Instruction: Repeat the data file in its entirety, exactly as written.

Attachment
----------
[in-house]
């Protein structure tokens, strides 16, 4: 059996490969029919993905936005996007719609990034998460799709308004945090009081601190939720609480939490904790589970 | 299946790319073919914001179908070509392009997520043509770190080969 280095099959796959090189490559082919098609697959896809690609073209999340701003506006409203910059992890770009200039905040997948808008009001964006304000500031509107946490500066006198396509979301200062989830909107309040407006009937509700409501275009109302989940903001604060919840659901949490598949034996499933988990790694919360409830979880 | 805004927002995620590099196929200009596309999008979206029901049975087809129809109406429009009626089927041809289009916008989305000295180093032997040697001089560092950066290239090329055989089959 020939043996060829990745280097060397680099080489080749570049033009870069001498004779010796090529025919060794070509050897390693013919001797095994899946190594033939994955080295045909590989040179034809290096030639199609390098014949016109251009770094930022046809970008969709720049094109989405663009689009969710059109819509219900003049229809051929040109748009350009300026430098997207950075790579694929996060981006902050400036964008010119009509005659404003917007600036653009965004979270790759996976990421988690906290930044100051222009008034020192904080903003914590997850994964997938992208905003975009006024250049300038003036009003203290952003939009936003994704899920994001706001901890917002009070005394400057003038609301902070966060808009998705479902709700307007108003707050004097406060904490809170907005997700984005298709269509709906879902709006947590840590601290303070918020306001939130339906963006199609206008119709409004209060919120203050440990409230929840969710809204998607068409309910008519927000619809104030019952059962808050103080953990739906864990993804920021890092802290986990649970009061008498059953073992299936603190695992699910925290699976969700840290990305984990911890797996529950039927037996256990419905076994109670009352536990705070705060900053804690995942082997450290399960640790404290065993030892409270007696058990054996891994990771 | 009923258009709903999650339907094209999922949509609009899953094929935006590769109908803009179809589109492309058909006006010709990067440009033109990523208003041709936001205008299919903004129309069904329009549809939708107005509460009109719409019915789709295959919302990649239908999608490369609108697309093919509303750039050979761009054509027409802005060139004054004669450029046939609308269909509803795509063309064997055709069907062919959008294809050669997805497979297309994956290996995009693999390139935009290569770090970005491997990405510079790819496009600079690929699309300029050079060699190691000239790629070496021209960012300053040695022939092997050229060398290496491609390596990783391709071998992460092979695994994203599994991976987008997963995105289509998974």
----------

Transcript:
[in-house]
């Protein structure tokens, strides 16, 4: 059996490969029919993905936005996007719609990034998460799709308004945090009081601190939720609480939490904790589970 | 299946790319073919914001179908070509392009997520043509770190080969 280095099959796959090189490559082919098609697959896809690609073209999340701003506006409203910059992890770009200039905040997948808008009001964006304000500031509107946490500066006198396509979301200062989830909107309040407006009937509700409501275009109302989940903001604060919840659901949490598949034996499933988990790694919360409830979880 | 805004927002995620590099196929200009596309999008979206029901049975087809129809109406429009009626089927041809289009916008989305000295180093032997040697001089560092950066290239090329055989089959 020939043996060829990745280097060397680099080489080749570049033009870069001498004779010796090529025919060794070509050897390693013919001797095994899946190594033939994955080295045909590989040179034809290096030639199609390098014949016109251009770094930022046809970008969709720049094109989405663009689009969710059109819509219900003049229809051929040109748009350009300026430098997207950075790579694929996060981006902050400036964008010119009509005659404003917007600036653009965004979270790759996976990421988690906290930044100051222009008034020192904080903003914590997850994964997938992208905003975009006024250049300038003036009003203290952003939009936003994704899920994001706001901890917002009070005394400057003038609301902070966060808009998705479902709700307007108003707050004097406060904490809170907005997700984005298709269509709906879902709006947590840590601290303070918020306001939130339906963006199609206008119709409004209060919120203050440990409230929840969710809204998607068409309910008519927000619809104030019952059962808050103080953990739906864990993804920021890092802290986990649970009061008498059953073992299936603190695992699910925290699976969700840290990305984990911890797996529950039927037996256990419905076994109670009352536990705070705060900053804690995942082997450290399960640790404290065993030892409270007696058990054996891994990771 | 009923258009709903999650339907094209999922949509609009899953094929935006590769109908803009179809589109492309058909006006010709990067440009033109990523208003041709936001205008299919903004129309069904329009549809939708107005509460009109719409019915789709295959919302990649239908999608490369609108697309093919509303750039050979761009054509027409802005060139004054004669450029046939609308269909509803795509063309064997055709069907062919959008294809050669997805497979297309994956290996995009693999390139935009290569770090970005491997990405510079790819496009600079690929699309300029050079060699190691000239790629070496021209960012300053040695022939092997050229060398290496491609390596990783391709071998992460092979695994994203599994991976987008997963995105289509998974």